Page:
She was just standing on Saturday in a community hall in Almonte, Ontario, while the flute players and drummers filled the room with the music that Judy Booth loved to play.
The 57-year-old man was one of three public servants killed on January 11, when an OC Transpo bus crashed at Westboro Station.
The people of the many community groups that Booth belonged wiped away their tears when they remembered their lives – a very short life, friends said, but it was well lived.
"Even if our world has stopped, that does not mean the rest of the world has," said Karen Benvie, one of Booth's daughters, in front of the crowded room at Almonte Civitan Community Hall.
"Every day we must persevere to get out of bed and face the world, because that is exactly what Mother would do."
Honoring your memory
Karen Benvie and her sister Holly shared fun and touching stories of their mother. They said the family was overwhelmed by the generosity of all the communities her mother was a part of – a manifestation of support that spoke to the kind of woman Booth was.
"We can not change the fact that our mother is gone, but we will continue her legacy by rising and facing every day [with] the same kindness, courage, compassion, warmth-and love of kilts, "Benvie said, offering the crowd a moment of relief and laughter.
"To do so less would be an incredible disgrace to her memory."
Booth had retired from the National Capital Commission, but still helped access the information and privacy office where he worked on the day of the collision.
She was also involved in the organization of the North Lanark Highland Games in Almonte, and was a drummer in several local bands, including those belonging to Ottawa Police, RCMP and Ottawa Highlanders.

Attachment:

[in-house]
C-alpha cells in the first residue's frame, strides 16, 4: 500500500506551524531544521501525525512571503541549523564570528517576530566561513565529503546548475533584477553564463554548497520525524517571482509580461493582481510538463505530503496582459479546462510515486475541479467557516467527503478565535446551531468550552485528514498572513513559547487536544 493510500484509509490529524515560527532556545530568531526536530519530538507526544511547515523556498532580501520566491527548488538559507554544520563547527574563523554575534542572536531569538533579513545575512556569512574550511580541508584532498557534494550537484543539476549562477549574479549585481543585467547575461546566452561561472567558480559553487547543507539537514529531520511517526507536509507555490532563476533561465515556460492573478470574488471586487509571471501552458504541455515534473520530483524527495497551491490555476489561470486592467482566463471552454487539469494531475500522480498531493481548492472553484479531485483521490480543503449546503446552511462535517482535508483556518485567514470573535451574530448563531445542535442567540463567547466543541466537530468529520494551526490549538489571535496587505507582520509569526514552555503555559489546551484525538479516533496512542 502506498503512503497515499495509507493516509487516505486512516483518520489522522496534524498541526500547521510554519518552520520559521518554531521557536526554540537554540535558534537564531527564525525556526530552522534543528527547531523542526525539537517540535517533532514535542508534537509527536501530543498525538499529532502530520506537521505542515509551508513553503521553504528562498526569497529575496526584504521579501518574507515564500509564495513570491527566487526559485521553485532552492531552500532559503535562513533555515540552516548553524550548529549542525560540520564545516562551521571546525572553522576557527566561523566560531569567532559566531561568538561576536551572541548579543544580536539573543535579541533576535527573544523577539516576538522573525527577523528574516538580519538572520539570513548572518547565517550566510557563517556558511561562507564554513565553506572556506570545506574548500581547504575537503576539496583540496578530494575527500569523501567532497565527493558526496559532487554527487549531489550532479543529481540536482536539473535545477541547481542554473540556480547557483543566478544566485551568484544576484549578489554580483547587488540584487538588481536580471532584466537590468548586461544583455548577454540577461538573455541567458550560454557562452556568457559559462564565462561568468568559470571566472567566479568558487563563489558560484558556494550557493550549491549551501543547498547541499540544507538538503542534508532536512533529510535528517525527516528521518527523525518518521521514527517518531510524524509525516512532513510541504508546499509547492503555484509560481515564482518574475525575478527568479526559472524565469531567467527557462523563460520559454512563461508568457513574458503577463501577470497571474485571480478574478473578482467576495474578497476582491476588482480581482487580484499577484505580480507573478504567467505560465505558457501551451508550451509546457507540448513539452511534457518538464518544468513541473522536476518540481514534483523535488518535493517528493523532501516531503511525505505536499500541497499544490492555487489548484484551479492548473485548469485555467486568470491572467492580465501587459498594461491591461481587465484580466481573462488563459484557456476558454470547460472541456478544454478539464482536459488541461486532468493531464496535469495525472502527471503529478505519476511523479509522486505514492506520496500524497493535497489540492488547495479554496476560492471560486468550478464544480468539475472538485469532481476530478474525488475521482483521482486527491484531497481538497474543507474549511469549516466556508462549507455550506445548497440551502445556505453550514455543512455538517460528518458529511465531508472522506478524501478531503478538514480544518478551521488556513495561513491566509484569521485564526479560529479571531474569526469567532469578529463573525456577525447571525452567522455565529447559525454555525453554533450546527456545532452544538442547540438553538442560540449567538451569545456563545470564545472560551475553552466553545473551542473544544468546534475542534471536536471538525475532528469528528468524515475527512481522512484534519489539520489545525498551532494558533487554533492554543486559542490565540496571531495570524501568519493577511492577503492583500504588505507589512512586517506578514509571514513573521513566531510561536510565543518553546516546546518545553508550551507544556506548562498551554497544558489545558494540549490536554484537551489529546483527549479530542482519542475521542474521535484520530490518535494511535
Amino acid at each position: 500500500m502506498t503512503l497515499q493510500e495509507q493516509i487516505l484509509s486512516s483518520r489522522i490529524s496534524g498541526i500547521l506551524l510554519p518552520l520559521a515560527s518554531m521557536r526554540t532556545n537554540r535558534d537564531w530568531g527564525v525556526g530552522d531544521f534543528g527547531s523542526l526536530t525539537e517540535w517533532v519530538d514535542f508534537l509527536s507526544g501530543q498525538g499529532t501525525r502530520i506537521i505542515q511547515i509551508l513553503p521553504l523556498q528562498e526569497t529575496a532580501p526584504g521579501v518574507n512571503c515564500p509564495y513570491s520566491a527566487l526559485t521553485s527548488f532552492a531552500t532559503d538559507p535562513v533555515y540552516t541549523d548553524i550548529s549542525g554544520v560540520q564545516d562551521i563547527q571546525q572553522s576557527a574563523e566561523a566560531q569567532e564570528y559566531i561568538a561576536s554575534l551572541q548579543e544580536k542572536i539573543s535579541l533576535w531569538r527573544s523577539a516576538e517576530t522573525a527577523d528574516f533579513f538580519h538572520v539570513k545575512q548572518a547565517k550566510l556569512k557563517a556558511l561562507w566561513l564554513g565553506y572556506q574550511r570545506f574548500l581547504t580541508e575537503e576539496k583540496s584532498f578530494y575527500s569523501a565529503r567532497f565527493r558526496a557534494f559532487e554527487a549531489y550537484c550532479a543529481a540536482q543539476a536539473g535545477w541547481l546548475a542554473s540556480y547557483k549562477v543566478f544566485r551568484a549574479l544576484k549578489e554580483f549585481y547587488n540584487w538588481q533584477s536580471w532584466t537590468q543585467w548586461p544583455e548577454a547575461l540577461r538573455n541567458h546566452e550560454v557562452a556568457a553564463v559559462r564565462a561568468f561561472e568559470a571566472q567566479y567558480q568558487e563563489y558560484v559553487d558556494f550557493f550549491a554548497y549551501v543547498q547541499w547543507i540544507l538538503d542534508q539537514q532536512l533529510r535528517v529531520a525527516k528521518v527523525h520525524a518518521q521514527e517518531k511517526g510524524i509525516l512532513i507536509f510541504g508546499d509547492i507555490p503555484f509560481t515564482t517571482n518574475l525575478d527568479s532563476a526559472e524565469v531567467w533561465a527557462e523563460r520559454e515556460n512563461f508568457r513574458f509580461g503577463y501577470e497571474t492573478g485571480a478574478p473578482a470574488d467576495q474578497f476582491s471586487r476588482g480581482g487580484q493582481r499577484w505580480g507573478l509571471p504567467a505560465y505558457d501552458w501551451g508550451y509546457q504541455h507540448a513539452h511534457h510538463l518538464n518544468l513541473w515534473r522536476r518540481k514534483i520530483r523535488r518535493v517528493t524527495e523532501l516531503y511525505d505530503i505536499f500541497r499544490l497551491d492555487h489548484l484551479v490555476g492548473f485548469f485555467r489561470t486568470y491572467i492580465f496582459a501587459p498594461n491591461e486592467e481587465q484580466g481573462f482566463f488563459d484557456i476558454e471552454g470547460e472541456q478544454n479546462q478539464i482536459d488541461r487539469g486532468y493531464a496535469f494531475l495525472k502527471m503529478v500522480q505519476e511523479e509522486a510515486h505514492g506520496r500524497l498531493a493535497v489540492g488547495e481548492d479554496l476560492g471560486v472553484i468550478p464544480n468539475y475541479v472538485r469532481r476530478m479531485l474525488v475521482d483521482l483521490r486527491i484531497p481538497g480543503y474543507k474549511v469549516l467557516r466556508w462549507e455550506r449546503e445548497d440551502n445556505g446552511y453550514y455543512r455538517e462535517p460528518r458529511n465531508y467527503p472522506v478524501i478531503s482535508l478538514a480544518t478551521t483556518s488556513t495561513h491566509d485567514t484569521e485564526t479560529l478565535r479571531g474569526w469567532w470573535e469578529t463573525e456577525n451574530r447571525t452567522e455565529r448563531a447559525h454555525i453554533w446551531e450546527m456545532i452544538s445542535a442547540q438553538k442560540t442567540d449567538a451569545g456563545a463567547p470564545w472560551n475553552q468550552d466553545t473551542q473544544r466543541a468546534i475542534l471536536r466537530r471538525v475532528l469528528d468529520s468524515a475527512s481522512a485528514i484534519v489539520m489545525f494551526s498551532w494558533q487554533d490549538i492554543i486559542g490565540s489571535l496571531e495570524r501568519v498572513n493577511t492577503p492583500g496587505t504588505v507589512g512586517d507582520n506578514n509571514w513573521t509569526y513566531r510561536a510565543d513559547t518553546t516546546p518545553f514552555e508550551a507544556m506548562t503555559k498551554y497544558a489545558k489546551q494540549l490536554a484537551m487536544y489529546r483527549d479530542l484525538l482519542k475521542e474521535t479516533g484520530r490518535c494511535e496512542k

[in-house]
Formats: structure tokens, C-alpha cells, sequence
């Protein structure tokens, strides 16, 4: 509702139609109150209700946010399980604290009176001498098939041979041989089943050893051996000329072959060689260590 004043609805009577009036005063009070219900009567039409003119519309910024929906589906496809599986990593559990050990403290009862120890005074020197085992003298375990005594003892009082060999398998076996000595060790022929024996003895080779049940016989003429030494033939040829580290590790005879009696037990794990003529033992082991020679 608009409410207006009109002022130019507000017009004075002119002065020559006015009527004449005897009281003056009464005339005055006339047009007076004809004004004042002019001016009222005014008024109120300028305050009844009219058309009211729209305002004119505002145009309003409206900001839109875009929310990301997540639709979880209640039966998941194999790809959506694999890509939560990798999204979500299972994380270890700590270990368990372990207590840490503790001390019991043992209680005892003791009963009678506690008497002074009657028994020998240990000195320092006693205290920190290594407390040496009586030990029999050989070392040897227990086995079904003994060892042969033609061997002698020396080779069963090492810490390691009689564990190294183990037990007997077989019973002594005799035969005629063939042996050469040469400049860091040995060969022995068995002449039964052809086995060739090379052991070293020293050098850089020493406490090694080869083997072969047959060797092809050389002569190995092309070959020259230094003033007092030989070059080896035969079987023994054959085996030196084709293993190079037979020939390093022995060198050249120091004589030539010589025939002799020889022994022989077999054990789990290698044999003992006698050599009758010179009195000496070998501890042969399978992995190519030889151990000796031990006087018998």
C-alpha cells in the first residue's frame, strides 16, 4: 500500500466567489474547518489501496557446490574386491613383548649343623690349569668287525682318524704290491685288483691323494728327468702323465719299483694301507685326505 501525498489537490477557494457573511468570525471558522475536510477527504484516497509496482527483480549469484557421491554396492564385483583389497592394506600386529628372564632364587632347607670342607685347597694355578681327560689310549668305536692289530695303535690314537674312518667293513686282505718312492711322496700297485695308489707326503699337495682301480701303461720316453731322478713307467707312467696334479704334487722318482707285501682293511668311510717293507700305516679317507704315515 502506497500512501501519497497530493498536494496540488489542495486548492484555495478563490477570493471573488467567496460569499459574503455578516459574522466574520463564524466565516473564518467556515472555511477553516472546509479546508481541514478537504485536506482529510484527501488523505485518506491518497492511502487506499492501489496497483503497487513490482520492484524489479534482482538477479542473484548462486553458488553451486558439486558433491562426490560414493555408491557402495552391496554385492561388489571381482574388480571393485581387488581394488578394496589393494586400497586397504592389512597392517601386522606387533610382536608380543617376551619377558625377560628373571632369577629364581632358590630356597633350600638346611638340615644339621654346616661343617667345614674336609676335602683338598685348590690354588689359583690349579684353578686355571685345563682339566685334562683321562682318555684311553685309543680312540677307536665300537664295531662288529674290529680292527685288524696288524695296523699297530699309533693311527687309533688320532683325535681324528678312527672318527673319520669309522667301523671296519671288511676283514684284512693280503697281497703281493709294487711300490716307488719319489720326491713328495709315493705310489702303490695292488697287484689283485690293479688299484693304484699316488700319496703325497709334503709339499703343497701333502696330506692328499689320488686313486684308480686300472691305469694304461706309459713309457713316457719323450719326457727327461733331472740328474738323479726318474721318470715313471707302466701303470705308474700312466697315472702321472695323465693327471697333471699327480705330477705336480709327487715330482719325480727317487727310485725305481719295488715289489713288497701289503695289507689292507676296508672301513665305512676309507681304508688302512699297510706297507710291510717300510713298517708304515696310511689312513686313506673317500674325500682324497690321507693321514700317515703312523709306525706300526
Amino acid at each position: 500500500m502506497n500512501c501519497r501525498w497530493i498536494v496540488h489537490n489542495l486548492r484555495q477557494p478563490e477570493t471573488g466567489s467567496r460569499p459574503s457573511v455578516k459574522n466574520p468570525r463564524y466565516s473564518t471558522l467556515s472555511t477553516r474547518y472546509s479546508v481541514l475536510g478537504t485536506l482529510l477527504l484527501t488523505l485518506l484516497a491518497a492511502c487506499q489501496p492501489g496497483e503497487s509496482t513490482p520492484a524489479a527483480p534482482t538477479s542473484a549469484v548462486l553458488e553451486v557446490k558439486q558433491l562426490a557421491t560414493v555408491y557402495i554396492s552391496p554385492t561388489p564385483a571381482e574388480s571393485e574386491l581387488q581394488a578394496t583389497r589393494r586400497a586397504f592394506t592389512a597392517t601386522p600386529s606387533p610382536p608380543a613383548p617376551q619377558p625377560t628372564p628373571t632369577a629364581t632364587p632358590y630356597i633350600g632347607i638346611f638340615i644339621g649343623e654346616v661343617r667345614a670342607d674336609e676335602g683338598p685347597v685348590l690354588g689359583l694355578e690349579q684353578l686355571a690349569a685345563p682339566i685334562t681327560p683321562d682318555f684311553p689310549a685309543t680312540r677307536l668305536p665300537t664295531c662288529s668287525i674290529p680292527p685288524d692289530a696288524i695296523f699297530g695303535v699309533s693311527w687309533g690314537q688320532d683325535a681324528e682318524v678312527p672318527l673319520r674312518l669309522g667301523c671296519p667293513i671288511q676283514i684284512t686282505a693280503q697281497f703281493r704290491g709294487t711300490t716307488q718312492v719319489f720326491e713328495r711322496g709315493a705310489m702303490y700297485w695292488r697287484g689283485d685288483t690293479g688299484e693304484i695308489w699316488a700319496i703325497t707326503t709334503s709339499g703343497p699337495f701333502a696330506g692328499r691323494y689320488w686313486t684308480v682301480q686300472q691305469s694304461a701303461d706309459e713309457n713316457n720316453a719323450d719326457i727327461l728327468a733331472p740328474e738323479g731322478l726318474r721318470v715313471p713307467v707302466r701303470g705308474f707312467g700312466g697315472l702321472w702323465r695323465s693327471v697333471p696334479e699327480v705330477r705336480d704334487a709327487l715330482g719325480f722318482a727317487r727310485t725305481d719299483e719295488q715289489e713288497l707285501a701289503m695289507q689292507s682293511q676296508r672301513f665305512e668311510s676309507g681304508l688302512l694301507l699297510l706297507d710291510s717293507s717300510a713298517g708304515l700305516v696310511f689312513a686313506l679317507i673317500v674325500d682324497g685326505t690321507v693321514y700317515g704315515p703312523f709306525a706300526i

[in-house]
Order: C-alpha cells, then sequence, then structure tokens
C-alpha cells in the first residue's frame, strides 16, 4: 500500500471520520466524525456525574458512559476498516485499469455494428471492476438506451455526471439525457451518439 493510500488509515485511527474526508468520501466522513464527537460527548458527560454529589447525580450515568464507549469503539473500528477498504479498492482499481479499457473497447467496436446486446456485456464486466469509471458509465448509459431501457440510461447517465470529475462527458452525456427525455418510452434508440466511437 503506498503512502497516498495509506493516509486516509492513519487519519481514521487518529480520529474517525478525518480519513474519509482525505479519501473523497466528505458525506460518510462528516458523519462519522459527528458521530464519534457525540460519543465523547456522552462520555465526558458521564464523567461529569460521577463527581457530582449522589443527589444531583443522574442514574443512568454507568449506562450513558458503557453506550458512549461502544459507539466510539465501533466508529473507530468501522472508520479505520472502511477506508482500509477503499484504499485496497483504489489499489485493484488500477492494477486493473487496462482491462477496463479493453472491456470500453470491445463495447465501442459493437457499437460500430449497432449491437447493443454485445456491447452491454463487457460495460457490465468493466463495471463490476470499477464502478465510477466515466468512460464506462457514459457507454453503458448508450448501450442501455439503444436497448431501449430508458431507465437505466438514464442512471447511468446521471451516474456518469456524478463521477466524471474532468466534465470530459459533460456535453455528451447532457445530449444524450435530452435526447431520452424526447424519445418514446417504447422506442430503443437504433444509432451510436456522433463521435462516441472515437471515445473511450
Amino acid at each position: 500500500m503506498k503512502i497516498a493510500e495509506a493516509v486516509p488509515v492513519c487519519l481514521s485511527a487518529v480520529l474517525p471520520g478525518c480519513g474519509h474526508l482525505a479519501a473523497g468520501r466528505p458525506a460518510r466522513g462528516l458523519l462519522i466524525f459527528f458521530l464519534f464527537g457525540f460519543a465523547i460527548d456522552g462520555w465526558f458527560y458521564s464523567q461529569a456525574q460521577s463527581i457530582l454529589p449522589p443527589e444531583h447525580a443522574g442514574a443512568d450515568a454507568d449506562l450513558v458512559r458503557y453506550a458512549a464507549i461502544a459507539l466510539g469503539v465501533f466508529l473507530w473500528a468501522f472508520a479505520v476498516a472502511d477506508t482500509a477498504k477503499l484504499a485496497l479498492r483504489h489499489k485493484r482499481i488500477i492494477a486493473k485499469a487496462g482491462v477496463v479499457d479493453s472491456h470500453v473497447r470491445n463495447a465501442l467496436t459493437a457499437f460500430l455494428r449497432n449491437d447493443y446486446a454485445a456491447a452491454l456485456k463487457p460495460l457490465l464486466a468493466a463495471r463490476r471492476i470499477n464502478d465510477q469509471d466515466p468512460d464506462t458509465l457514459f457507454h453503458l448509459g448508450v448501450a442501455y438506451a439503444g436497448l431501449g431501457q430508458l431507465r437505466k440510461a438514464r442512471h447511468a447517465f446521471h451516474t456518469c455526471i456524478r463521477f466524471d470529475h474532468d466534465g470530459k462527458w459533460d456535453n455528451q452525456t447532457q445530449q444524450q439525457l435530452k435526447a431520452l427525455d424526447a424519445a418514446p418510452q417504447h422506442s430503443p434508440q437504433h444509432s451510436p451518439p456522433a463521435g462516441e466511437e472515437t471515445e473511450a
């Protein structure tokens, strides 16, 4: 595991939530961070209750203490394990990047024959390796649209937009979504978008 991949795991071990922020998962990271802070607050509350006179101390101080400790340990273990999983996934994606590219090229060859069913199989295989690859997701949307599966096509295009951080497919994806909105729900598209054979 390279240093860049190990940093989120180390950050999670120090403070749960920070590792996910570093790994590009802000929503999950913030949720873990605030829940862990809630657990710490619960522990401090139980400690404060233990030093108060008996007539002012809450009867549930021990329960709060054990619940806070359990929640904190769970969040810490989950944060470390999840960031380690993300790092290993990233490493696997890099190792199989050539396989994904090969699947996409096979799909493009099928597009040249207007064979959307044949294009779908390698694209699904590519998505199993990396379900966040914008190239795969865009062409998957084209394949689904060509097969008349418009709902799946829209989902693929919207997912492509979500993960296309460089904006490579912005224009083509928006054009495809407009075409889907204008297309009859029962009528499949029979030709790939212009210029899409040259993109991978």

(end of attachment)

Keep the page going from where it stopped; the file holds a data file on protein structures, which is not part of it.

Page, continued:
About 60 pipers played to honor Booth to the service, including Brad Hampson, who knew her for more than a decade.
"She was a very warm, loving and kind-hearted person, someone who would help anyone in their hour of need," Hampson said.
& # 39; Sad, shocked & # 39;
Hampson said he would remember his positive and optimistic personality as well as his involvement with the community through the Highland Games and his love for animals.
Booth created butterflies, he said, and had two cows she liked to pass the time.
"Everyone is still very sad, shocked about how it all happened," Hampson said. "Even though she was still many years old, I think we will all have absolutely great memories of the time we spent with her."
Many of Booth's colleagues attended the service, including Daniel Mongeon, who said he would always appreciate how receptive she was when she began her work.
"She smiled at me and just gave me a hug," Mongeon said.
"What I miss most [is] your smile, your positive attitude, your willingness to help everyone, your music. "
Mayor Jim Watson, OC Transpo general manager John Manconi, and Coun. Eli El-Chantiry also attended the service on Saturday. People who would like to honor Booth with a donation should consider the Northern Mountain Games of Lanark.
Crash is still under investigation
Two other civil servants, Anja Van Beek, 65, and Bruce Thomlinson, 56, also died in the accident. Another 23 people were injured.
A memorial service was held for Thomlinson Friday, while a private celebration of Van Beek's life has also occurred.
Police are still investigating the cause of the crash with the help of collision specialists from the Transportation Safety Board of Canada.
Officials believe the investigation will be time-consuming.